Blog Archives

TaskCollector for Cultured Code Things 2.5: DevonThink and Finder editions

Last week I published on this blog an AppleScript code for collecting tasks from text files (meeting notes, conferences notes and so on) stored in or taken directly in DevonThink Pro / Pro Office. Here is the latest version of the code. It also contains a Finder version that will let you pick a file anywhere on your computer (e.g. you are not a DevonThink users) and perform a similar task.

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Automating collection of To Dos from meeting notes using DevonThink, AppleScript and Things

For sometimes now, I went fully digital when attending meetings (one on one, research, scientific congress or even committee meetings). I adopted the iPad for that task just a few month after it came out on the market. There are multiple choices of apps out there for note taking. Apple Notes actually is probably the most simple, and quite efficient, one. Since I bring all of my meeting documents with me in DevonThink To Go or DTTG (see my e-office series to see how I make this work), I now take almost all of my meeting notes directly in DTTG. DTTG sync with DevonThink Pro Office (DTPO) edition on my Mac. I am looking forward for the new sync features of DTTG 2.0 but for now this works really fine.

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DevonThink Pro Office + BusyContacts = an efficient CRM solution for academia?

What does a Customer Relationship Management have anything to do with Academia? The blog Academic Workflow on a Mac makes a very good case for it…and I agree!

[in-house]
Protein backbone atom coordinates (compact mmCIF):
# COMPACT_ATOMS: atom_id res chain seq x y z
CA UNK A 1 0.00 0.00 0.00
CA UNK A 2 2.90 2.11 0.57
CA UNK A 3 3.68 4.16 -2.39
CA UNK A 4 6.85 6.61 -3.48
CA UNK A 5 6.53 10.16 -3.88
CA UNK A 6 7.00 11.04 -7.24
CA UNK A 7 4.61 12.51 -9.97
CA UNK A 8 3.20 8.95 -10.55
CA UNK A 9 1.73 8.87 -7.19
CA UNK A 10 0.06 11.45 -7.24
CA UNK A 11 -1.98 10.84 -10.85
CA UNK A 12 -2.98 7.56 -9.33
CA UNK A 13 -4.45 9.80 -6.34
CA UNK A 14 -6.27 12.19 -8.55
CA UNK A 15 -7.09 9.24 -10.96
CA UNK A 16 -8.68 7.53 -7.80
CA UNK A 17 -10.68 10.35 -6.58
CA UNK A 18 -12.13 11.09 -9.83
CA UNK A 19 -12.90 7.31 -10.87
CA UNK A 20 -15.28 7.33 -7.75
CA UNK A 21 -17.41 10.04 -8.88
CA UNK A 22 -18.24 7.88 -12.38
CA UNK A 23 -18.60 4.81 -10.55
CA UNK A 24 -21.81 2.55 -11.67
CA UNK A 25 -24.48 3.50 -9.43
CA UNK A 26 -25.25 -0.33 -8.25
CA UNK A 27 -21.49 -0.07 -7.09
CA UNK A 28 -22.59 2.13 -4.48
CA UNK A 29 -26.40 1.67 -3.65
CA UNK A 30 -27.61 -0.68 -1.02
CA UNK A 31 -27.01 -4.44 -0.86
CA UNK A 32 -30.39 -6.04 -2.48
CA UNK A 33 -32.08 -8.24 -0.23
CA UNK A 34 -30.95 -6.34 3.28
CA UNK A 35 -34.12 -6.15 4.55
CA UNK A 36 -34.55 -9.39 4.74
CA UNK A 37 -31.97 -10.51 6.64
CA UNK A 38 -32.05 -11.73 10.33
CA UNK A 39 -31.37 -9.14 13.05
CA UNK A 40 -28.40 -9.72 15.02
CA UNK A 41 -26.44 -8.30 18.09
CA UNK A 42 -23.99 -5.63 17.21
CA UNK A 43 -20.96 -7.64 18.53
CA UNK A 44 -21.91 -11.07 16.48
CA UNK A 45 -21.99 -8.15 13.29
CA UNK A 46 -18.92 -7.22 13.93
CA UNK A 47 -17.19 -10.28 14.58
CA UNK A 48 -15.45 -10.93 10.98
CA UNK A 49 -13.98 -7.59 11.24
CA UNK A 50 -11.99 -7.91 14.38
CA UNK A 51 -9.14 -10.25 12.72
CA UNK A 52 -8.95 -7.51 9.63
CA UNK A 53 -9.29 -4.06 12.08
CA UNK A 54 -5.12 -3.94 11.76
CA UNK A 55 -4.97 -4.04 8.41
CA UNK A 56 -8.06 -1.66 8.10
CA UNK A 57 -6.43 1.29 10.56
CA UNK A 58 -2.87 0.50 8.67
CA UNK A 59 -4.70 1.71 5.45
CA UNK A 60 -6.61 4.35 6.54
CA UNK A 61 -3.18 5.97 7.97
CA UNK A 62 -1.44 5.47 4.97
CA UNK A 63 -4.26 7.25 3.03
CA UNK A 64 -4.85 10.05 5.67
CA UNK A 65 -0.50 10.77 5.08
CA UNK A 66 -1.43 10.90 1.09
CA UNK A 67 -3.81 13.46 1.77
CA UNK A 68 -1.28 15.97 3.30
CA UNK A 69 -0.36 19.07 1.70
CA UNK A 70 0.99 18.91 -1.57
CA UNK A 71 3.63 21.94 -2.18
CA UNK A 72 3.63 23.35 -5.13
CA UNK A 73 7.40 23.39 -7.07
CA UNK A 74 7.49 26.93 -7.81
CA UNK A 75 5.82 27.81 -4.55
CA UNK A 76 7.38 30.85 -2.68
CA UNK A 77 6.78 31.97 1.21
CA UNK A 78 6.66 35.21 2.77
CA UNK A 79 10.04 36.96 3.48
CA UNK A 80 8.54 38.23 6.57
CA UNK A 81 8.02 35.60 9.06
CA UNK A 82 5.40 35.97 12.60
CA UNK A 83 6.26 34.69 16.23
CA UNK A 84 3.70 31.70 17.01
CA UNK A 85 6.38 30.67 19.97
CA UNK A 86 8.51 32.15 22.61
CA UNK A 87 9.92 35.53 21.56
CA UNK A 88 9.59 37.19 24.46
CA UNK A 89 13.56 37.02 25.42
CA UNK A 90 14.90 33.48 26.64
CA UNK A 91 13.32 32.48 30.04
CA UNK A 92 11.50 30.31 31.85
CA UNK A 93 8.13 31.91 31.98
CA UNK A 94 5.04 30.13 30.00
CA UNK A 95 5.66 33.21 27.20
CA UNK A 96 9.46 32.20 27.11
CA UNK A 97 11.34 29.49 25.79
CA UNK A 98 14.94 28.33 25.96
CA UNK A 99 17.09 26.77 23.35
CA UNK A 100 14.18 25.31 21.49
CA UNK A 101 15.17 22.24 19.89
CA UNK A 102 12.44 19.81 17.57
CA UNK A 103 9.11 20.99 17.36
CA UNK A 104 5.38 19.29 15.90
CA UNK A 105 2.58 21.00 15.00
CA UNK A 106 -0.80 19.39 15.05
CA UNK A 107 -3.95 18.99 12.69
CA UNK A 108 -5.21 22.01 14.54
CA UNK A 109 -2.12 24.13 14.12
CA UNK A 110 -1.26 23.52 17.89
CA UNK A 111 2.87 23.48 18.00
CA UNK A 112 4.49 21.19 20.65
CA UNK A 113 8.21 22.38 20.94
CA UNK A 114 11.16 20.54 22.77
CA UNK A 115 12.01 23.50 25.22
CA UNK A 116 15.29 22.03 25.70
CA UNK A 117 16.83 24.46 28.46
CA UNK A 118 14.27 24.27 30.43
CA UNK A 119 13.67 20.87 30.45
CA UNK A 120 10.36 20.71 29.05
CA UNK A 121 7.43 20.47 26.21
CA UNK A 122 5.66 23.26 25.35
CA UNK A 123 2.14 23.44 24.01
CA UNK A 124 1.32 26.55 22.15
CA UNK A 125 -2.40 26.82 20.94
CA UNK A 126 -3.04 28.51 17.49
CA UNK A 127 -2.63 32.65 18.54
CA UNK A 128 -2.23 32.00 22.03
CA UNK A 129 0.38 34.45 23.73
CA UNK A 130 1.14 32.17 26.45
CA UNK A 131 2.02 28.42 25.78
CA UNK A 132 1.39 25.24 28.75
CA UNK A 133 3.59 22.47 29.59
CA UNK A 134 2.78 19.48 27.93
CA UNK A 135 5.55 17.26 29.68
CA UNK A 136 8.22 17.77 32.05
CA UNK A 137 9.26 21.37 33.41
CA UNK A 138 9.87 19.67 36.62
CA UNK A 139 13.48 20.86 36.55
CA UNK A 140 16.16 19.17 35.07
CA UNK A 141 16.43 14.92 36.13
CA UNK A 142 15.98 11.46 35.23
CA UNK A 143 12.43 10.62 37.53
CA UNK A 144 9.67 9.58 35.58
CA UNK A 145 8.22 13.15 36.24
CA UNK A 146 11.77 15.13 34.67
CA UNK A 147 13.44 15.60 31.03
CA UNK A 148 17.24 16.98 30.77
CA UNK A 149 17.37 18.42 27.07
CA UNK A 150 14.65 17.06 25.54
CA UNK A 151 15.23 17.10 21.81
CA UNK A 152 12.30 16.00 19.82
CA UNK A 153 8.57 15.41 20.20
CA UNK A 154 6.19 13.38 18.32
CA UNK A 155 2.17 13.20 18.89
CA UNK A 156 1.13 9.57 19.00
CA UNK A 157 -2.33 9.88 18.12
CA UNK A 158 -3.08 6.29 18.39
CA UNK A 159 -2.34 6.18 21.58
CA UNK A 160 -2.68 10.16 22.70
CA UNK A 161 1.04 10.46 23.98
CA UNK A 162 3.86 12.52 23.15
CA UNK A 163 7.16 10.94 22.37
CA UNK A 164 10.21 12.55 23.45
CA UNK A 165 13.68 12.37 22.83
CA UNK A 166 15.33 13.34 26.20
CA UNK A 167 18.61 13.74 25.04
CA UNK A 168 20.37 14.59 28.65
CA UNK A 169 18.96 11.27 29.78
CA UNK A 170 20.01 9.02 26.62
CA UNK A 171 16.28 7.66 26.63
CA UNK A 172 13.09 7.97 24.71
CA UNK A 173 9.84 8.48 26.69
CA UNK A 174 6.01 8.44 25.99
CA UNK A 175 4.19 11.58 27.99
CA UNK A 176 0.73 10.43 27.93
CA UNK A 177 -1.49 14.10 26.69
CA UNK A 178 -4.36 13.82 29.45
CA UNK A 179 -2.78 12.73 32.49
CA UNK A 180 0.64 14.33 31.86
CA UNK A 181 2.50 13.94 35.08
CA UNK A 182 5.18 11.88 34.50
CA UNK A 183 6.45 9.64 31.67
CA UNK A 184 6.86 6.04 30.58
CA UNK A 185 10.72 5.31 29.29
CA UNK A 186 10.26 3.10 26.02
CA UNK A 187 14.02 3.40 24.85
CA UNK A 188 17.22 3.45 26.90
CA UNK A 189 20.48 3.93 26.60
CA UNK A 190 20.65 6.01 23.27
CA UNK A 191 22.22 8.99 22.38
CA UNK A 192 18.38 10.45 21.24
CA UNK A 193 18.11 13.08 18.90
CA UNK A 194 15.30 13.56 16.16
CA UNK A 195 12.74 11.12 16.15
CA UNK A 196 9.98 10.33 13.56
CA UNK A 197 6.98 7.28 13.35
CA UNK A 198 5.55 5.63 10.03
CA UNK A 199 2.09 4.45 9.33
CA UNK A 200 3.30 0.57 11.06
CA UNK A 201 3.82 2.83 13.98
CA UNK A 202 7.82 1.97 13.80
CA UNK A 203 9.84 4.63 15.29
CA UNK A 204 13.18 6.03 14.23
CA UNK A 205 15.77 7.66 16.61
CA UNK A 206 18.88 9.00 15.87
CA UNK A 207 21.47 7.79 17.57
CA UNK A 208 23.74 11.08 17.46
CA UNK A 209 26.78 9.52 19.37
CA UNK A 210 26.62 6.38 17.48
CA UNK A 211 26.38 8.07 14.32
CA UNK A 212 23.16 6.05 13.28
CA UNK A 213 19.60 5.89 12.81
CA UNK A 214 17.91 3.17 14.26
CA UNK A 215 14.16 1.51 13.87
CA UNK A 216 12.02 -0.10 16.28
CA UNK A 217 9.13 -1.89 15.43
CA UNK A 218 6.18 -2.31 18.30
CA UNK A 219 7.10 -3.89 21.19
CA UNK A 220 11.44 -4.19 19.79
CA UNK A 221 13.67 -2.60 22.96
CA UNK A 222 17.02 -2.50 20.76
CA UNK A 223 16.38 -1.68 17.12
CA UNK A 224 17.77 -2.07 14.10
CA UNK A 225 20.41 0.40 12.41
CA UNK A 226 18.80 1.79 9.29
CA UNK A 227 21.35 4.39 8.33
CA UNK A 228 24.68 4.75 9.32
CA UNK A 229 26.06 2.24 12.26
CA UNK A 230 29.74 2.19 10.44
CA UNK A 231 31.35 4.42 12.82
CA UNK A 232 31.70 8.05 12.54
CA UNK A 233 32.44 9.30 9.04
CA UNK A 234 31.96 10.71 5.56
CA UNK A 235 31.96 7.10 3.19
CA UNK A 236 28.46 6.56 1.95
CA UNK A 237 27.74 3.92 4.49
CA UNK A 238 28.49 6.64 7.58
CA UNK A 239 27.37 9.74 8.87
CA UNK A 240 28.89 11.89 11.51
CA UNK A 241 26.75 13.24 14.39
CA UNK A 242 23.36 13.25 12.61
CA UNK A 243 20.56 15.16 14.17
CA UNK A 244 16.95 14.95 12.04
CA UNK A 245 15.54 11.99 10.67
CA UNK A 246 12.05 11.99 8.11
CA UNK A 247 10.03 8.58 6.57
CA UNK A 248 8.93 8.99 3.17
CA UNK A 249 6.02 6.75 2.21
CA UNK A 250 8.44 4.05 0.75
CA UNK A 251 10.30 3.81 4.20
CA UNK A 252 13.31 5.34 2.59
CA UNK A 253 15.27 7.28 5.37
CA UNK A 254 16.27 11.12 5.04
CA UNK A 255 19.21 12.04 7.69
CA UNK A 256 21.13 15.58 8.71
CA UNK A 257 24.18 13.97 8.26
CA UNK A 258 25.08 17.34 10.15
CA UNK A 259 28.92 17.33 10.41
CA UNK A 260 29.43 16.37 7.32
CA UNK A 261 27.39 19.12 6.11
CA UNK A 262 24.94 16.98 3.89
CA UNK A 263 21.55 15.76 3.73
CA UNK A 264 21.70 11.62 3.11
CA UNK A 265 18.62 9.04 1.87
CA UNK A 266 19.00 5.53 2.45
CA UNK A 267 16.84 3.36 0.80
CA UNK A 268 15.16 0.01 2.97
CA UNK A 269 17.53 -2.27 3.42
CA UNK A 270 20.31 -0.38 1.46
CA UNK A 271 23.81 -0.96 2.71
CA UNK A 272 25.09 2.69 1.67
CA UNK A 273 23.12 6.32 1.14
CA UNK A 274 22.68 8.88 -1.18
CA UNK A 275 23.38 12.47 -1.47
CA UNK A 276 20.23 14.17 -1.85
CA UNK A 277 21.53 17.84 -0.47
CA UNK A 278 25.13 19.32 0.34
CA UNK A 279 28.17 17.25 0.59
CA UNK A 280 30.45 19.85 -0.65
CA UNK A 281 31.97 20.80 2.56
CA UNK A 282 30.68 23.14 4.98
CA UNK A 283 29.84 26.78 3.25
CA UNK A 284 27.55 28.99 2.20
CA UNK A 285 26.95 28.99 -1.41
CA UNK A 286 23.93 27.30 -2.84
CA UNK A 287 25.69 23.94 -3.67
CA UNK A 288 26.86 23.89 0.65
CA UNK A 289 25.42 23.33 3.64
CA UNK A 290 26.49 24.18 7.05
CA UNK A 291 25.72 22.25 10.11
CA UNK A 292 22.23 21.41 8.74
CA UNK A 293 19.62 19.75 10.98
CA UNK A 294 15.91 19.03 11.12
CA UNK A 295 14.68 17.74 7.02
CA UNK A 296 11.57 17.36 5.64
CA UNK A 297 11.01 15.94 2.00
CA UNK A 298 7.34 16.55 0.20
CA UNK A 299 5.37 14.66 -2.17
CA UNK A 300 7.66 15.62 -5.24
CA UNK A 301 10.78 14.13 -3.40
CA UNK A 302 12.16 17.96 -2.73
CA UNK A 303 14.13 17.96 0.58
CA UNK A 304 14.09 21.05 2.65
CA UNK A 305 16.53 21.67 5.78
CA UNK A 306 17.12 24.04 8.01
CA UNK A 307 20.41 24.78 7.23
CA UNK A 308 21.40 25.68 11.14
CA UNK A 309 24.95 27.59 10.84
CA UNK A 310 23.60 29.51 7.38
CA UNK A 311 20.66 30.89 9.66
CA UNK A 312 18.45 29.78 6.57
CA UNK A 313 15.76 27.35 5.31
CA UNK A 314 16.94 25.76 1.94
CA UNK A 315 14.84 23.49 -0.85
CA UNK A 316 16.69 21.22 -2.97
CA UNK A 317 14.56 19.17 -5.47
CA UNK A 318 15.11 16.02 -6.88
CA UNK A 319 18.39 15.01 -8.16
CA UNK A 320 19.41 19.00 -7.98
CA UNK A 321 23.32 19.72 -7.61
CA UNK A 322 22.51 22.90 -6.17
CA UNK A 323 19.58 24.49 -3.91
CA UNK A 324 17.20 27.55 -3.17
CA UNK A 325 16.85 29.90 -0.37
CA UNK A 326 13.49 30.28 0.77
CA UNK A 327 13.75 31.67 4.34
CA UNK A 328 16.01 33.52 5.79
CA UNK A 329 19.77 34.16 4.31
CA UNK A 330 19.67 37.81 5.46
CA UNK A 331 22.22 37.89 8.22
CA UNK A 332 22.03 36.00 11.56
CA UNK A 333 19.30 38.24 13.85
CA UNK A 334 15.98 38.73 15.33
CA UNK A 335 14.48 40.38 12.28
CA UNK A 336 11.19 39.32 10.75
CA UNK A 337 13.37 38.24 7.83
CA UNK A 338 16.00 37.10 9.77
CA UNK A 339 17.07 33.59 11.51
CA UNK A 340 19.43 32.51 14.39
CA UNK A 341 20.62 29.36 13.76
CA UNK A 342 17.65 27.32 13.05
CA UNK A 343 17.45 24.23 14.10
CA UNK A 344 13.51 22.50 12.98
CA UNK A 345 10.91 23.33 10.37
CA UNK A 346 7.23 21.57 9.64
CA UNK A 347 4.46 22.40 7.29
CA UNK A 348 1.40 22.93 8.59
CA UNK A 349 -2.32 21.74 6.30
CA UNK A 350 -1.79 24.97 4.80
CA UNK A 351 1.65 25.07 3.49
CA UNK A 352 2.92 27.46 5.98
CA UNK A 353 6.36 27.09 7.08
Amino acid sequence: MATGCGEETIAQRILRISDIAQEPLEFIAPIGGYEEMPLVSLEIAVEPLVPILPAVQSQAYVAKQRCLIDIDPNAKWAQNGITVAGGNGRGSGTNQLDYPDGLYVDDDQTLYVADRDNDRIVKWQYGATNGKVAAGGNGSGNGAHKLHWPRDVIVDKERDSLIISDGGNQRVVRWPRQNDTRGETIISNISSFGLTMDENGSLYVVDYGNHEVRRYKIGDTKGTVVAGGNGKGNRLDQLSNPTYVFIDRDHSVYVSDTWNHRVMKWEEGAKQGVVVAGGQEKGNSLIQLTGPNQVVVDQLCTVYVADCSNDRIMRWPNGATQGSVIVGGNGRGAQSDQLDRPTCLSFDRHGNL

Today, I realized that you can copy DevonThink unique link of a group or an element within its database not just to Calendar/BusyCal or Things/OmniFocus but also to BusyContacts.

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New academic templates for DevonThink Pro

I have been a user of DevonThink Pro Office for a number of years now and made it a central part of my digital workflow. Over time, I naturally my organization toward a project-based hierarchy, trying to self contains all key information regarding a particular project into a DTPO group and sub-group structure. So I keep what I call an Ongoing database, which have all of my ongoing projects: manuscripts and other documents being written, financed research projects and contracts as principal investigators, other research projects as co-applicants or collaborators, courses that I teach and so on. If it’s completed, it’s archived and thus pull put of the Ongoing database.